Non‐random correlation of species dynamics in tropical tree communities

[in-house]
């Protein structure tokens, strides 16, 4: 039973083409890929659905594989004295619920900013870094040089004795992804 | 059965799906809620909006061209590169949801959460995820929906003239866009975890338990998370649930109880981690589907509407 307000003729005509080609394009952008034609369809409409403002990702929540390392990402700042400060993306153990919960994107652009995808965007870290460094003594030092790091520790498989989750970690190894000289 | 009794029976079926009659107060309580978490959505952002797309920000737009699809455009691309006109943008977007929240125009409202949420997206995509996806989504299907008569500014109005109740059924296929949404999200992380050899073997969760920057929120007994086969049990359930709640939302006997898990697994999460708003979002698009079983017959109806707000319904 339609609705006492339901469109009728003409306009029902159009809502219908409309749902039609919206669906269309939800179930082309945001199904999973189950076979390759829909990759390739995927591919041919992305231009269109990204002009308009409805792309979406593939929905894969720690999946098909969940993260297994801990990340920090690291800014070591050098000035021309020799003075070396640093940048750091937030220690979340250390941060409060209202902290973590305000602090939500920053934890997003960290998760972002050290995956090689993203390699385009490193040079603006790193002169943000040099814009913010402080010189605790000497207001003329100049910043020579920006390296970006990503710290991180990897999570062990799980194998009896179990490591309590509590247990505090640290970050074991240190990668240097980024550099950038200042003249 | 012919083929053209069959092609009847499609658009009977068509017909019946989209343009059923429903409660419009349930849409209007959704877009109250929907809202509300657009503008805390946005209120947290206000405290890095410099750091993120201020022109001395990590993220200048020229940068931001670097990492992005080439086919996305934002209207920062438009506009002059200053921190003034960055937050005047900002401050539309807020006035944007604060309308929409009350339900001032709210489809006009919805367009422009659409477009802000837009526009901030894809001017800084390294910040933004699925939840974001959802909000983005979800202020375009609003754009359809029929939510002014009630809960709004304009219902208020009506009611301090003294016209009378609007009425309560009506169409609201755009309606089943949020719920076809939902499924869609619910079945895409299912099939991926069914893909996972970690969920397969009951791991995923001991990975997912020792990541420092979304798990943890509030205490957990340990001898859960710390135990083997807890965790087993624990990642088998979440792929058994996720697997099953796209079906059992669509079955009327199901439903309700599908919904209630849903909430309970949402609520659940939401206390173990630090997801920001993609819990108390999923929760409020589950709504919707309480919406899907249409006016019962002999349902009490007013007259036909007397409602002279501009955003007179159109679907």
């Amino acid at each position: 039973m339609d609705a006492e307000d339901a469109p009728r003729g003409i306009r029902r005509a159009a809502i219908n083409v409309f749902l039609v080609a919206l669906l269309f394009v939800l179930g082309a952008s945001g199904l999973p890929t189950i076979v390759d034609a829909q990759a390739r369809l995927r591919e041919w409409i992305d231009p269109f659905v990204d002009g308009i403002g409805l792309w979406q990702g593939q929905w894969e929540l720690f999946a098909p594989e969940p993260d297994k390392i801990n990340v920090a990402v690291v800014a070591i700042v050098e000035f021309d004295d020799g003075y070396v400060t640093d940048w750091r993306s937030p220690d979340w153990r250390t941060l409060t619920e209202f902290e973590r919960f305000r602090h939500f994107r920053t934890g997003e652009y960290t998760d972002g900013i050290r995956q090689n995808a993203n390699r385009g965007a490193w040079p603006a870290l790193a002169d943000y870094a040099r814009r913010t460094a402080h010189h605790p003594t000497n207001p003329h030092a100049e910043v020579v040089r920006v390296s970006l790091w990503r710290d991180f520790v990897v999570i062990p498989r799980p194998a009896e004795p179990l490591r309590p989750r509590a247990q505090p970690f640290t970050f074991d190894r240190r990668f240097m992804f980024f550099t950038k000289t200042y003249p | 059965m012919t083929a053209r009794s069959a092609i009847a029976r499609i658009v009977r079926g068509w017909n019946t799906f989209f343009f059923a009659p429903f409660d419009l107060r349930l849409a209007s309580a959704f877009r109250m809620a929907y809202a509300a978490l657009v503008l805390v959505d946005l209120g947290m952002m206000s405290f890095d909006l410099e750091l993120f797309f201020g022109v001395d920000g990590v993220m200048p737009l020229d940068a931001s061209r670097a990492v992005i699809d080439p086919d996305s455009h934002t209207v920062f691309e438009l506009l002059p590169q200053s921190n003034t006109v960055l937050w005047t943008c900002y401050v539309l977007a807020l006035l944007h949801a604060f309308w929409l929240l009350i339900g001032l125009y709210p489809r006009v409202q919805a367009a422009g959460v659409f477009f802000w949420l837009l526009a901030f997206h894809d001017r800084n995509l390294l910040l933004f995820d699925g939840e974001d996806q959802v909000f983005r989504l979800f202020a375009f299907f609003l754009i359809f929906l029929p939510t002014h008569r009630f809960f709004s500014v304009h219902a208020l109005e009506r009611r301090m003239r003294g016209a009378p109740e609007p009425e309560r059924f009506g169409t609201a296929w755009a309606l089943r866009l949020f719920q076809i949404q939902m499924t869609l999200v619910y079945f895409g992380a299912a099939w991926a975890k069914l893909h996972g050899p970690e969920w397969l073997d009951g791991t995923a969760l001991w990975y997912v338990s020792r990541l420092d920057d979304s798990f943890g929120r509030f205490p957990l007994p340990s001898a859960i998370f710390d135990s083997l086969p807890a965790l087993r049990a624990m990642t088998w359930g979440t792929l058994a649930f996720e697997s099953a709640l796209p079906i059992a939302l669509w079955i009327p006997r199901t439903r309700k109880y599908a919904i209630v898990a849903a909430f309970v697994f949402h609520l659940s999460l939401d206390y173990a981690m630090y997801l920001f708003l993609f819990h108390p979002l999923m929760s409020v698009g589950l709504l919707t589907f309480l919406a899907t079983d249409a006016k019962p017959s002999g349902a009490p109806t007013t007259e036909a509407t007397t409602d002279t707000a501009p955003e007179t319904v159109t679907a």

The importance of environmental stochasticity for tropical tree dynamics has been recently stressed by several studies. This has spurred the development of a ‘time‐averaged neutral model’ of community dynamics by Kalyuzhny and colleagues that extends the neutral model by incorporating environmental stochasticity. We here show that this framework can be used to assess the presence of non‐random correlations between species dynamics. Indeed, the time‐averaged neutral model makes the simplifying assumption that species responses to environmental variation are uncorrelated. We therefore propose to use this model as a null hypothesis against which observed community dynamics can be compared. This study makes five contributions. First, we describe a novel time‐averaged neutral model of community dynamics that is close to, but more flexible than the one previously proposed by Kalyuzhny and colleagues. Second, we develop an inference method based on approximate Bayesian computation (ABC) and demonstrate the identifiability of the model parameters from community time series data. Third, we develop a test of the significance of environmental stochasticity, and a method to quantify its contribution to population variance. Fourth, we develop a test of non‐random correlation between species dynamics. Fifth, we apply these developments to three datasets of tropical tree dynamics. We evidence both a strong contribution of environmental stochasticity to population variance in the three datasets, and a non‐random correlation of species dynamics in one of them. We finally discuss the implications of these results for the modelling of tropical tree community dynamics.